By Sierra Oshrin

When I first decided to leave the news industry, my mind was flooded with questions as to what I would do next. I had always heard public relations was a relatively smooth transition, and many reporters I knew crossed over to the dark side and began careers in PR. But what exactly is public relations? Up until this point, I primarily thought of public relations as media relations. Boy was I wrong.

Robert Wynne, a contributor for Forbes, put it best when he wrote, “the public relations industry does a terrible job of public relations.” I honestly couldn’t agree more. To this day, when I’m out at networking events or meeting friends for coffee, many ask me that same question. And to be honest, it took me a while to learn how to best explain it. Some think of it as a sub-set of marketing. But while marketing and public relations can work hand in hand, there are several things that set them apart.

One of the key differences between marketing advertisements and public relations boils down to credibility. An advertisement displays a flashy image or statement aimed at leaving an impression with the consumer, with the ultimate goal of driving traffic to the company’s website or store front. But it’s paid for, and most consumers are going to be skeptical of whether or not the product does what the ad says it is going to do. Now that they’ve heard of the product, they’ll ask their friends, look at reviews online, and see if there’s any negative media attention surrounding the company. Their final decision will ultimately be influenced by the company’s public perception.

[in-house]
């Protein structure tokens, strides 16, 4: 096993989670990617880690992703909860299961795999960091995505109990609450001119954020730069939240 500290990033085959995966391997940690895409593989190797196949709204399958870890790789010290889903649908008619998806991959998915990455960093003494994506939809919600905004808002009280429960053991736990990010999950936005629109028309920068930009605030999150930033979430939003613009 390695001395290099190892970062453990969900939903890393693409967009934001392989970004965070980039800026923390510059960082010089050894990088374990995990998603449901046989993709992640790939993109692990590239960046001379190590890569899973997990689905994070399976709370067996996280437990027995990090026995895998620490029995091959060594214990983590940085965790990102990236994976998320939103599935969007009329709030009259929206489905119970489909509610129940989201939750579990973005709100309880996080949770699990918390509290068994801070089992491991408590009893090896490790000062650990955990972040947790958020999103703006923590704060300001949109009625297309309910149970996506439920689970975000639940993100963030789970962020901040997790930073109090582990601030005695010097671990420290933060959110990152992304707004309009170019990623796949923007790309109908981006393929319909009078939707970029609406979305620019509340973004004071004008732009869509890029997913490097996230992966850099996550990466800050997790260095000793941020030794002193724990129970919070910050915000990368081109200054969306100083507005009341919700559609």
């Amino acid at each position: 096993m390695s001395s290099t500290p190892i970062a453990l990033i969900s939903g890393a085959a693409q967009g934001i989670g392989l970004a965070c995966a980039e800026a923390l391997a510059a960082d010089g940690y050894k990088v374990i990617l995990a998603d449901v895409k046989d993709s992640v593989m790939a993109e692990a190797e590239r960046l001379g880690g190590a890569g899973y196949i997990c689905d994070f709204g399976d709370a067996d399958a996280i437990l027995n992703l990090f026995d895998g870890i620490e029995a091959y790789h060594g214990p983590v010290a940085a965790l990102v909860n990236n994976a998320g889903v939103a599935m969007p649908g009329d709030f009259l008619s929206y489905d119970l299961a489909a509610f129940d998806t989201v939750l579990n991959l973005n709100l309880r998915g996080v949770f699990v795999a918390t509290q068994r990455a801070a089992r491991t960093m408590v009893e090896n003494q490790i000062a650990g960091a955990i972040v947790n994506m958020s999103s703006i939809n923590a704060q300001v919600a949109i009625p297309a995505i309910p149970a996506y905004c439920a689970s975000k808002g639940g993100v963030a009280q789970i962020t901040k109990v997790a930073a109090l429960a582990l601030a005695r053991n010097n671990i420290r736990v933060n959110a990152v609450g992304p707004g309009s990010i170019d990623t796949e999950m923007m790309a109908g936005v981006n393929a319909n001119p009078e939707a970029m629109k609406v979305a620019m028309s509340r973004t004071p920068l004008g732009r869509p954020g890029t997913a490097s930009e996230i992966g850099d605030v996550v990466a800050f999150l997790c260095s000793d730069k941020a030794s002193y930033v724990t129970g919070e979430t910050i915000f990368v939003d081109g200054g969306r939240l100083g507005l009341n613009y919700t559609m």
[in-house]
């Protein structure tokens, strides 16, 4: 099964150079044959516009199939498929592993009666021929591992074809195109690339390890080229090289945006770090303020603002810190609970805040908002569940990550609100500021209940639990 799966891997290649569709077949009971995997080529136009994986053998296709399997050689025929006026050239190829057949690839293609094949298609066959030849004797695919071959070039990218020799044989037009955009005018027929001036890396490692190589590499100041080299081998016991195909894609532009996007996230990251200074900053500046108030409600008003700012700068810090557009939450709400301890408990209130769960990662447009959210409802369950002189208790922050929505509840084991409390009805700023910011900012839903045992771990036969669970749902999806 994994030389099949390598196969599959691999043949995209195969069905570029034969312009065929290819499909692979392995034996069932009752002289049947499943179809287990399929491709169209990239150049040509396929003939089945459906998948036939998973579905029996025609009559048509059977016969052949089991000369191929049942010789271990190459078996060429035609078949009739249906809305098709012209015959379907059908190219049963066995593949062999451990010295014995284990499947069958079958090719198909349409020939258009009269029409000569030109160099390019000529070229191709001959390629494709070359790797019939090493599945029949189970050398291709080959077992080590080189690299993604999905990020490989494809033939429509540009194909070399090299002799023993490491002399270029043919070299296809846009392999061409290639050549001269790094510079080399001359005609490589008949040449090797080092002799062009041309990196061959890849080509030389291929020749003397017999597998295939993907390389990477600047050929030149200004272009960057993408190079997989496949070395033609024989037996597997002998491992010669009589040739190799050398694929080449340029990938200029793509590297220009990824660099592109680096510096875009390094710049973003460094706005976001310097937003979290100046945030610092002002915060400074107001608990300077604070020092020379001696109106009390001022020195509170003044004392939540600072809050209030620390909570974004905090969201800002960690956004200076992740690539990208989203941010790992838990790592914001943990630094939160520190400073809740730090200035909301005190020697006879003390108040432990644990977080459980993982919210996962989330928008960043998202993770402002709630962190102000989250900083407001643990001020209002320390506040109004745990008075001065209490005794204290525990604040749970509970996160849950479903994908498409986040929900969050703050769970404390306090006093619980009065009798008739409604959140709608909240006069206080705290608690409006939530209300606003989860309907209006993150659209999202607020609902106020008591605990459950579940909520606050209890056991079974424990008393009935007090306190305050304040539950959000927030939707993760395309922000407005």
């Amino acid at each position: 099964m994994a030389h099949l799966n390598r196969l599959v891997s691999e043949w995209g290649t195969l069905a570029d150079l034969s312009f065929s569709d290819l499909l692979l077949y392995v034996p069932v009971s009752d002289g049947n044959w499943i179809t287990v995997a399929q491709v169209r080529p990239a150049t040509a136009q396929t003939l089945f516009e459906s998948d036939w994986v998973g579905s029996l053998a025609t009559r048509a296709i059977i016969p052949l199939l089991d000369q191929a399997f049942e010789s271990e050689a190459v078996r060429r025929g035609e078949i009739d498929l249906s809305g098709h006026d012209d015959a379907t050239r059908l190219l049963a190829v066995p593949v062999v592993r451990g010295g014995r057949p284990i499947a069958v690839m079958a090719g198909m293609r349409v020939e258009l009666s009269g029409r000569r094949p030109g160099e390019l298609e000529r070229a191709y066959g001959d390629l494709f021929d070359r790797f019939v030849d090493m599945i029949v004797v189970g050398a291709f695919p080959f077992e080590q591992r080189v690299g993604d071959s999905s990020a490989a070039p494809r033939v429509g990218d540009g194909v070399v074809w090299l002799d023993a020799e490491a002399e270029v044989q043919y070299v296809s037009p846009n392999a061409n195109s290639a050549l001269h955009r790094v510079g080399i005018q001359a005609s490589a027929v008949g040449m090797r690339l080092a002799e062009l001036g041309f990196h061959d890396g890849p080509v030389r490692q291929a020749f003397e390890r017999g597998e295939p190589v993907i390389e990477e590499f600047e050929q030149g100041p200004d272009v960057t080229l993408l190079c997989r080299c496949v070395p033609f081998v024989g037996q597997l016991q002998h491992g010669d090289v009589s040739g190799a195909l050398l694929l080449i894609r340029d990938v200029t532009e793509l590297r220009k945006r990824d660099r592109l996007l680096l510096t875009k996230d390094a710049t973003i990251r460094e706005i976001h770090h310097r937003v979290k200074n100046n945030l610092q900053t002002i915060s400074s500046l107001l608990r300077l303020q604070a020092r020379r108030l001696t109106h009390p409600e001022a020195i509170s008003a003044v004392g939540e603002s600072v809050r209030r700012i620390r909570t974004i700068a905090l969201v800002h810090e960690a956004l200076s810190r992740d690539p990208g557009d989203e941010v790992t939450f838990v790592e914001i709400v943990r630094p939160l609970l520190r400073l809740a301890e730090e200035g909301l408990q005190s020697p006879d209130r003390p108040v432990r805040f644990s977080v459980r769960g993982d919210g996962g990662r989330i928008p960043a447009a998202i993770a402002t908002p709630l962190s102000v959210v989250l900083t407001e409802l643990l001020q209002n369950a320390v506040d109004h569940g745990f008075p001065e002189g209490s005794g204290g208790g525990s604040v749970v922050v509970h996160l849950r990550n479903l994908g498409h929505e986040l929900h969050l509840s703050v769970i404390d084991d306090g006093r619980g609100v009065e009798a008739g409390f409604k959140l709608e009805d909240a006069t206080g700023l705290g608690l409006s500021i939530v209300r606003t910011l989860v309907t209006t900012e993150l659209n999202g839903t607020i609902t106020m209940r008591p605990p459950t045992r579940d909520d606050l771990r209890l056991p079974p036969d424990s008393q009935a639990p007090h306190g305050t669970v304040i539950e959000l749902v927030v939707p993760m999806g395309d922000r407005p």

Public Relations is about altering that perception and building good will among your industry, customers, and investors. There are many ways you can do this, but the most traditional method is by securing media coverage. If a company spokesperson is interviewed during the news segment, they have the opportunity to control the message being broadcast. Companies essentially get a 30 second to 3 minute promotion of their product without having to pay a penny. And it adds credibility because journalists will offer a (mostly) objective view on it, asking the questions that consumers want answered.

In addition to media relations, here are 3 things I now think of when describing public relations.

  • The cornerstone of public relations is engaging with the public. Community involvement is important because not only does it bring new awareness to your company, but it gives people an inside look at your company’s values and culture. Organizations who closely match the things that matter most to your company will allow you to tap into your target audience and interact with them first-hand.
  • Being a recognized expert and leader within your industry is a powerful way to position your company as the first choice for new customers. The key to accomplishing this is by giving members of your leadership team opportunities to share your company’s expertise, philosophy, and successes with the right audience. You can do this through speaking opportunities at trade shows, or by piggy-backing off of news stories that pertain to your industry; telling the reporter what could have gone wrong or explaining how something went right.
  • Awards also provide your company powerful credibility. Companies that win awards or become finalists for them are seen as superior to those who don’t. With nominations and awards credited to your company’s name, you’ll be able to stand out in your industry as a leader. You miss 100 percent of the shots you don’t take, and the easiest way to lose an award is by failing to apply. But it can be a lengthy process.

Public Relations is built upon the idea of controlling your story. Find the right firm that can manage your company’s reputation and image in a positive way that will be able to withstand any threat.  Maybe that firm is the one where I work, maybe it isn’t.  It doesn’t make the need to influence and share your own story any less important.

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